Where have all the engineers gone?
E&T looks at why engineers are moving into service organisations.
Why are services organisations so keen on engineers and their skills?
There is a definite trend for engineers to be recruited into the service sector, particularly financial, including banks, insurance companies and consultancies. We are finding a particular trend for the implementation of ‘lean’ operations, which the financial services sector sees as critical to improving organisational capability, efficiency and quality.
At the same time, regulatory compliance is a key issue in financial services and many organisations are looking for lean approaches to support the standardisation of processes and the elimination of process variability. For these reasons an engineering degree, coupled with operations management experience, is highly valued in the service sector.
What sorts of projects are financial services organisations working on that require engineering skills and expertise?
The service sector is currently adopting many of the improvement tools and techniques from industry, in particular, lean is being applied in front, middle and back office operations. A typical assignment might be to help a major bank improve its insurance operations and increase the number of applications processed with higher accuracy and lower cost. Another project might involve looking at a major financial services organisation’s back office processing as you might look at a factory. This will highlight how customer information can be processed more accurately and faster, by better management of people and processes and without the need for major IT investment. At the same time, where IT systems are being implemented, operations management specialists are ensuring that the optimum process has been established before new IT systems are introduced.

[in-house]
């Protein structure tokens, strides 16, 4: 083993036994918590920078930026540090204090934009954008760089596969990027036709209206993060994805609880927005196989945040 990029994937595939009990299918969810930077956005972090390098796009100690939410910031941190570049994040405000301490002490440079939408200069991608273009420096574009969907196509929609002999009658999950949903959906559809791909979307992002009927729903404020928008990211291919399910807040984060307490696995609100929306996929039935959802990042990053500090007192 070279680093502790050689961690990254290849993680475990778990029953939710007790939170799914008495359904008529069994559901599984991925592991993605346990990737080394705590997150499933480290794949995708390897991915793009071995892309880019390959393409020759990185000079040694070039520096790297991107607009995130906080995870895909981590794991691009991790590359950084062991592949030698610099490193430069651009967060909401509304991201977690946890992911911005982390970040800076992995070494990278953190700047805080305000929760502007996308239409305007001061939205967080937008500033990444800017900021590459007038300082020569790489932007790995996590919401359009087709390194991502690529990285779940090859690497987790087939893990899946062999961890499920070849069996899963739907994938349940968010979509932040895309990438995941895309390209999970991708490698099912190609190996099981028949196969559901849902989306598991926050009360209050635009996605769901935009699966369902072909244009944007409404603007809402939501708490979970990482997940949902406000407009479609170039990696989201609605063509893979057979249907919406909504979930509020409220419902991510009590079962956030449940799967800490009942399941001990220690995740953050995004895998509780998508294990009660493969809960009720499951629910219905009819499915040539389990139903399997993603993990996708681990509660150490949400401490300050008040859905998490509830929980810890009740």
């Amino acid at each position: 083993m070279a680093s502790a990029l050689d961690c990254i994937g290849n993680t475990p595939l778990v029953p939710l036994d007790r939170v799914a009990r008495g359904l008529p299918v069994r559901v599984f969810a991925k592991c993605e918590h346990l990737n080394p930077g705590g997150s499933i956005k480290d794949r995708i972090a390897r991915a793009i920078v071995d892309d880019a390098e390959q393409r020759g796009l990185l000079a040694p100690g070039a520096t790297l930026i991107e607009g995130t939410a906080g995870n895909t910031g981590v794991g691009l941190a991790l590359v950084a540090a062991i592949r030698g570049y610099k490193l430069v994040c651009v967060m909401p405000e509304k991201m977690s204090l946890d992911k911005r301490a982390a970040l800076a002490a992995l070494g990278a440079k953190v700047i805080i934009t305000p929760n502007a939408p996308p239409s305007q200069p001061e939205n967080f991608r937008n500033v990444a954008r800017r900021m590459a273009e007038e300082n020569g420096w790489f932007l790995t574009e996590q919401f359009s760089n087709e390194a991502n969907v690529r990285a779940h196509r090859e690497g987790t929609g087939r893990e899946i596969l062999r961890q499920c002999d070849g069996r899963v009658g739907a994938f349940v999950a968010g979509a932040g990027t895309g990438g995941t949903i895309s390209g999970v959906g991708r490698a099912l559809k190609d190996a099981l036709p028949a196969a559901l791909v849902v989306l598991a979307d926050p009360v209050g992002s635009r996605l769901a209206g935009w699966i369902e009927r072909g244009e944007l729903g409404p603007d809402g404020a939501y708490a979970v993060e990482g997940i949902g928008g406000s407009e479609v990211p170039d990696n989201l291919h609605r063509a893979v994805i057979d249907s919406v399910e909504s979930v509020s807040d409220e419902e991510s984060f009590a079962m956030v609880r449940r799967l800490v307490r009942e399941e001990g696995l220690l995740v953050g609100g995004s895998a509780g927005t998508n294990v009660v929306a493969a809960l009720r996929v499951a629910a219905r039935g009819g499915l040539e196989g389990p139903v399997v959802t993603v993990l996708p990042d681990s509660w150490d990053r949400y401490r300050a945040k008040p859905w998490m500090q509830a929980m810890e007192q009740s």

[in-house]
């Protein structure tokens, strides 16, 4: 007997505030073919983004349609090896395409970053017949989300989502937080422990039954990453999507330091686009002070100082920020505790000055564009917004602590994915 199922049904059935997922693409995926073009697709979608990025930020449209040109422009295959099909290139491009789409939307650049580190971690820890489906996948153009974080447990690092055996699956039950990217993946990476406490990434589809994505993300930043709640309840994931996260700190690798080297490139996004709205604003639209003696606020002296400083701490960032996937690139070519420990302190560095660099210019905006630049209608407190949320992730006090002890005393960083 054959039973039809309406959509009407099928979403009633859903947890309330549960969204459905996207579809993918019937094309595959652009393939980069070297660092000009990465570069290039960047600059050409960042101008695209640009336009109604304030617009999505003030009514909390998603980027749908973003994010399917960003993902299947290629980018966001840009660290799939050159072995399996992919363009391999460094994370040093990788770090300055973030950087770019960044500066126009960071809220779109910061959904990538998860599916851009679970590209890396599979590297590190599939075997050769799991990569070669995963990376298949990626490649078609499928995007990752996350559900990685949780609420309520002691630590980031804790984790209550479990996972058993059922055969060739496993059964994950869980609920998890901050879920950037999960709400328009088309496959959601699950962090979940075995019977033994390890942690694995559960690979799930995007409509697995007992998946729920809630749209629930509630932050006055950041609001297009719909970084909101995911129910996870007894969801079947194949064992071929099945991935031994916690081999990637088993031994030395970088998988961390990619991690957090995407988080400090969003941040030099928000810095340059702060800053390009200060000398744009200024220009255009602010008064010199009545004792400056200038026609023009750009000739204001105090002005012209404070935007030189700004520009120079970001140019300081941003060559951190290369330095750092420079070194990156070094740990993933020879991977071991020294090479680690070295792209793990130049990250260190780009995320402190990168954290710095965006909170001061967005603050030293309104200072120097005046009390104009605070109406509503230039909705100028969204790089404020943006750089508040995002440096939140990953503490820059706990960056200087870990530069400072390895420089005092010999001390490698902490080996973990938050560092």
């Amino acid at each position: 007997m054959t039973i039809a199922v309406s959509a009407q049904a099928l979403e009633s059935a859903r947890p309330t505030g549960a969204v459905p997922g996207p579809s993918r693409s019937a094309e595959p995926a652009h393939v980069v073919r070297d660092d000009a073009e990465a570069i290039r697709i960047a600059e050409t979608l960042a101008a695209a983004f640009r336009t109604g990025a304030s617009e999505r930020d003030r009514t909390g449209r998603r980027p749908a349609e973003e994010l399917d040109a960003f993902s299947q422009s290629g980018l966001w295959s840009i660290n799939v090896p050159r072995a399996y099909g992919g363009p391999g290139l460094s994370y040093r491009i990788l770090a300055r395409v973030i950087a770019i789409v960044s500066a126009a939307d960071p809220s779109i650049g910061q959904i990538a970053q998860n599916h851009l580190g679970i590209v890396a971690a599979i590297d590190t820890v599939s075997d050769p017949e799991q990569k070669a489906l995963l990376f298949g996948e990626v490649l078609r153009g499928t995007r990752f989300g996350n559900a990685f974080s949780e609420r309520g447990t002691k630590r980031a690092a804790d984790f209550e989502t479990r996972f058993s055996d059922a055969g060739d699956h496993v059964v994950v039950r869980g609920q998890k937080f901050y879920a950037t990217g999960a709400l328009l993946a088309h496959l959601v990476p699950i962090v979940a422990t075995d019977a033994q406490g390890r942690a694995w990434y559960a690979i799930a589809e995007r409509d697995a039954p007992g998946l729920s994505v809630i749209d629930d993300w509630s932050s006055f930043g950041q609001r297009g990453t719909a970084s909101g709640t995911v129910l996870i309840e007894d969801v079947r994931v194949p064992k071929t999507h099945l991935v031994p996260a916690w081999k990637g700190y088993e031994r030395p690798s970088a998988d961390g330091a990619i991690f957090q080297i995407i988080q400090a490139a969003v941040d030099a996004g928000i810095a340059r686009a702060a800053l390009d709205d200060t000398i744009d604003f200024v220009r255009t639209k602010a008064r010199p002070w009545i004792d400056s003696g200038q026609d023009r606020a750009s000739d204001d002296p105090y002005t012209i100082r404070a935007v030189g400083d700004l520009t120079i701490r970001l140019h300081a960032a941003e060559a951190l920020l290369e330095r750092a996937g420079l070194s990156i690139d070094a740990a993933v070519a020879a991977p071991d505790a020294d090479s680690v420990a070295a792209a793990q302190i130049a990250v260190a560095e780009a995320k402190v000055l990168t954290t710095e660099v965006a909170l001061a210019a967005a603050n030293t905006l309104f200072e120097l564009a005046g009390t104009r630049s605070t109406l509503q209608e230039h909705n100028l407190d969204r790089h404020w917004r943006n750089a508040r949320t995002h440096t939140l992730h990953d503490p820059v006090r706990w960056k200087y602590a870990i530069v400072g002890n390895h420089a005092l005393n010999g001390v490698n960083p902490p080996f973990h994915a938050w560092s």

The sorts of hard benefits that are being achieved by operations management specialists include typically 20-30% improvements in productivity; 3-10 times return on investment; significant reductions in errors and complaints; lead time and operational risk reductions; and building in compliance.
Softer benefits include skills transferred to in-house teams and front-line managers; re-invigorated teams with a ‘can-do’ attitude and the confidence to do it themselves; enthusiasm of staff harnessed and morale improved, leading to reduced staff turnover and absenteeism; front-line managers and staff taking responsibility for their own areas; team-based problem solving and associated activities becoming embedded.
What skills/experience are they looking for?
The sort of expertise the service sector requires includes process design, analysis, dynamic modelling, improvement tools and techniques. At the same time a strong track record in production, manufacturing engineering or operations management is desirable. Engineers who can transfer their skills to a new environment, and who have good written skills, good interpersonal skills, and possess strong analytical and problem solving capabilities, are especially in demand.
How difficult is it to make the transition?
It is not an easy transition, particularly because of the softer skill requirements like people management and influencing skills, which are key. However, an engineering background is a good foundation. It is definitely viable for those with the drive, adaptability and a sense of adventure.
Isn't it a loss to the engineering sector?
It is possible to have a foot in both camps. Furthermore, this trend supports the transfer of skills, knowledge and best practice between sectors. We see this as a positive thing for engineers, the profession, and the companies they join. For those who enjoy a challenge and who have the drive and commitment to apply their skills in a new sector, it can be a very rewarding career path, both in terms of job satisfaction and financially.
*Please note: This article first appeared in the April/May 2007 Engineering Management magazine.